Fair Food

Long-time North Texas institution Tolbert’s outdoes Big Tex and the gang 365 days a year.
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Posted October 4, 2006 by Jimmy Fowler in Eats

Ah, October in North Texas: Ferris wheels, livestock, and an “if you fry it, we’ll try it” attitude toward grub is much on the minds of your friends and neighbors, and Tolbert’s, located in Grapevine’s historic Main Street district, offers a number of fatty, Fair-ish munchables, including Frito pie, chili dogs, and, of course, Donkey Tails.

A Texas State Fair staple, Donkey Tails were probably created expressly to be stuck on sticks and carried down the Fair Park midway. The delight is a 100 percent beef hot dog wrapped inside a flour tortilla and submerged in a sea of lovely boiling oil. Tolbert’s sells ’em two per order, offers two different dipping sauces (thick, tangy mustard with pickle bits or beef chili), and makes ’em supremely decadent. To these taste buds, the mustard proved to be the more appealing accompaniment to the hot beef flavor.

The chili is a big deal at Tolbert’s, or at least it’s touted as such. It will likely polarize diners at a single table depending on their tolerance for grease (of which there is a considerable amount in these bowls o’ red) and precisely how chunky they like it. The beef used in this recipe is unusually finely ground, making the stuff almost more like a sauce than what many people consider traditional chili. It actually worked better as the main ingredient in Frank’s Frito Chili Pie, with those famously smelly curly corn chips and savory diced onions. The slight hot-pepper kick does a lot to make the chili tasty, but sufferers of acid reflux had better load up on the Zantac before taking a spoonful or avoid the stuff altogether. It paid a couple of unexpected return visits a few hours later.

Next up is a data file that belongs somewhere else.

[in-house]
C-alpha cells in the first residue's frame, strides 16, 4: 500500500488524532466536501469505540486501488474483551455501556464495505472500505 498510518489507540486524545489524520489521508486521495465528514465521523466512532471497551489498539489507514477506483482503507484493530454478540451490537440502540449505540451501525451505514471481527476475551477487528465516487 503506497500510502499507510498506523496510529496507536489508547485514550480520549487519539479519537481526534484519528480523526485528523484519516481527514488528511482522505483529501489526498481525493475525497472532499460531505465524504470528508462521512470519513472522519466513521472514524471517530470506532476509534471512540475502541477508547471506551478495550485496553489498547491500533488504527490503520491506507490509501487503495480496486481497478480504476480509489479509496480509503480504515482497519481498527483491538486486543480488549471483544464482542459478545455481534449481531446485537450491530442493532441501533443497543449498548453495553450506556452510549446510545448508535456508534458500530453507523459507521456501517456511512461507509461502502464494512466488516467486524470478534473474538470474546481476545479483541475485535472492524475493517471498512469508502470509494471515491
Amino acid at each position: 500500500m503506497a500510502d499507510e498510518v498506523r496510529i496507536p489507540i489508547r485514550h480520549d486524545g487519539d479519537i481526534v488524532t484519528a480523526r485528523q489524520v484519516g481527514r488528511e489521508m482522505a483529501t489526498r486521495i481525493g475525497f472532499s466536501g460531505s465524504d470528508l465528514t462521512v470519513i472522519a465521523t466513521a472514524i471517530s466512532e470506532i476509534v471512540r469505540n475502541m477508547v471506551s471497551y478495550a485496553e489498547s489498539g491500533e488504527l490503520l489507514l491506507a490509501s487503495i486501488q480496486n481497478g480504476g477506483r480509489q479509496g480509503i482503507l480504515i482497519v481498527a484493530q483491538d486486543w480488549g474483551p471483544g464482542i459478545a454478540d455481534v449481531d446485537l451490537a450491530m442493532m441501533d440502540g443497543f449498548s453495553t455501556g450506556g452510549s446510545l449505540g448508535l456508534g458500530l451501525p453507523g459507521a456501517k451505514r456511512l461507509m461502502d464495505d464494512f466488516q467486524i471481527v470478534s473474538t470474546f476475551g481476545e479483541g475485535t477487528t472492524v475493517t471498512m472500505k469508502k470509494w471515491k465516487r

One unqualified success was the Paris (Texas) Fried Catfish. The pieces were closer to strips than filets and breaded with an almost crunchy cornmeal coating that had a lightly zesty seasoning to it. All lovers of this bewhiskered bottom-feeder will be heartened to know that Tolbert’s uses top-quality, ultra-tender stuff. The sides consisted of bland, French-cut green beans and a cup of steaming, nicely soupy pinto beans.

Tolbert’s first opened in Dallas in 1976 and relocated to Grapevine this past spring. While the place doesn’t always hit the mark, you can tell that long-time patrons have favorites on the menu. As for Donkey Tails, if you like ’em big, juicy, and tasty, there’s only one place to go, and it ain’t Fair Park. l

 


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